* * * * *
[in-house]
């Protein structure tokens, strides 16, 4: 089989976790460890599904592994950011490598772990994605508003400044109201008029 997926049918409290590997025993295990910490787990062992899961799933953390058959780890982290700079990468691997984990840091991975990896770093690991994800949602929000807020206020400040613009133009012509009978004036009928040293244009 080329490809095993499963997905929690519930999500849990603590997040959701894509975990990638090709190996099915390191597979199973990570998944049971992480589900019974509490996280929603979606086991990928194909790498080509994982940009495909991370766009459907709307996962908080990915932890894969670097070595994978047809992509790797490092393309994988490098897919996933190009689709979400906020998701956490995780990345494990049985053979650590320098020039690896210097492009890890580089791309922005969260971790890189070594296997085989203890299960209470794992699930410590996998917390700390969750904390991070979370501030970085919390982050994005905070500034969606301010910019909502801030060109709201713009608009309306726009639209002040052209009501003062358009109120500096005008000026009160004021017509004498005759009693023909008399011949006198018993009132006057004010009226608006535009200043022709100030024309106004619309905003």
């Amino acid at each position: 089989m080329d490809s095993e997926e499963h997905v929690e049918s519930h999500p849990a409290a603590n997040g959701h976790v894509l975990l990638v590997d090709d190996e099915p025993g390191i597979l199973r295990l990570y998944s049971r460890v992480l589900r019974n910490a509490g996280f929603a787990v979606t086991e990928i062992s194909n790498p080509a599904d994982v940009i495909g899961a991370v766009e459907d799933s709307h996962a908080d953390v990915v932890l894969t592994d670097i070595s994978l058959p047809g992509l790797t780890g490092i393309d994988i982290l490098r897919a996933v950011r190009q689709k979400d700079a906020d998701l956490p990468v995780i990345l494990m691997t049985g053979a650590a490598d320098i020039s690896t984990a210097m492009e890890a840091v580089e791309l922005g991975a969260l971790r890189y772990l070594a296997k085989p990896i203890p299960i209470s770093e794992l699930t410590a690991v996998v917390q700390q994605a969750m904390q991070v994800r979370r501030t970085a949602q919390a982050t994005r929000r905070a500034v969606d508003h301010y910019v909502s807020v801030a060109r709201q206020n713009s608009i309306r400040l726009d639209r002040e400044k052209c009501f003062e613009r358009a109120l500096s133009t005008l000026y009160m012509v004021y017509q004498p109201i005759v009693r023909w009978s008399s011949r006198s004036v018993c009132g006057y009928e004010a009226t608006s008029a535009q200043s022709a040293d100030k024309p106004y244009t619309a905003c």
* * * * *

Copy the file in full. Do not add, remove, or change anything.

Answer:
[in-house]
């Protein structure tokens, strides 16, 4: 089989976790460890599904592994950011490598772990994605508003400044109201008029 997926049918409290590997025993295990910490787990062992899961799933953390058959780890982290700079990468691997984990840091991975990896770093690991994800949602929000807020206020400040613009133009012509009978004036009928040293244009 080329490809095993499963997905929690519930999500849990603590997040959701894509975990990638090709190996099915390191597979199973990570998944049971992480589900019974509490996280929603979606086991990928194909790498080509994982940009495909991370766009459907709307996962908080990915932890894969670097070595994978047809992509790797490092393309994988490098897919996933190009689709979400906020998701956490995780990345494990049985053979650590320098020039690896210097492009890890580089791309922005969260971790890189070594296997085989203890299960209470794992699930410590996998917390700390969750904390991070979370501030970085919390982050994005905070500034969606301010910019909502801030060109709201713009608009309306726009639209002040052209009501003062358009109120500096005008000026009160004021017509004498005759009693023909008399011949006198018993009132006057004010009226608006535009200043022709100030024309106004619309905003």
């Amino acid at each position: 089989m080329d490809s095993e997926e499963h997905v929690e049918s519930h999500p849990a409290a603590n997040g959701h976790v894509l975990l990638v590997d090709d190996e099915p025993g390191i597979l199973r295990l990570y998944s049971r460890v992480l589900r019974n910490a509490g996280f929603a787990v979606t086991e990928i062992s194909n790498p080509a599904d994982v940009i495909g899961a991370v766009e459907d799933s709307h996962a908080d953390v990915v932890l894969t592994d670097i070595s994978l058959p047809g992509l790797t780890g490092i393309d994988i982290l490098r897919a996933v950011r190009q689709k979400d700079a906020d998701l956490p990468v995780i990345l494990m691997t049985g053979a650590a490598d320098i020039s690896t984990a210097m492009e890890a840091v580089e791309l922005g991975a969260l971790r890189y772990l070594a296997k085989p990896i203890p299960i209470s770093e794992l699930t410590a690991v996998v917390q700390q994605a969750m904390q991070v994800r979370r501030t970085a949602q919390a982050t994005r929000r905070a500034v969606d508003h301010y910019v909502s807020v801030a060109r709201q206020n713009s608009i309306r400040l726009d639209r002040e400044k052209c009501f003062e613009r358009a109120l500096s133009t005008l000026y009160m012509v004021y017509q004498p109201i005759v009693r023909w009978s008399s011949r006198s004036v018993c009132g006057y009928e004010a009226t608006s008029a535009q200043s022709a040293d100030k024309p106004y244009t619309a905003c």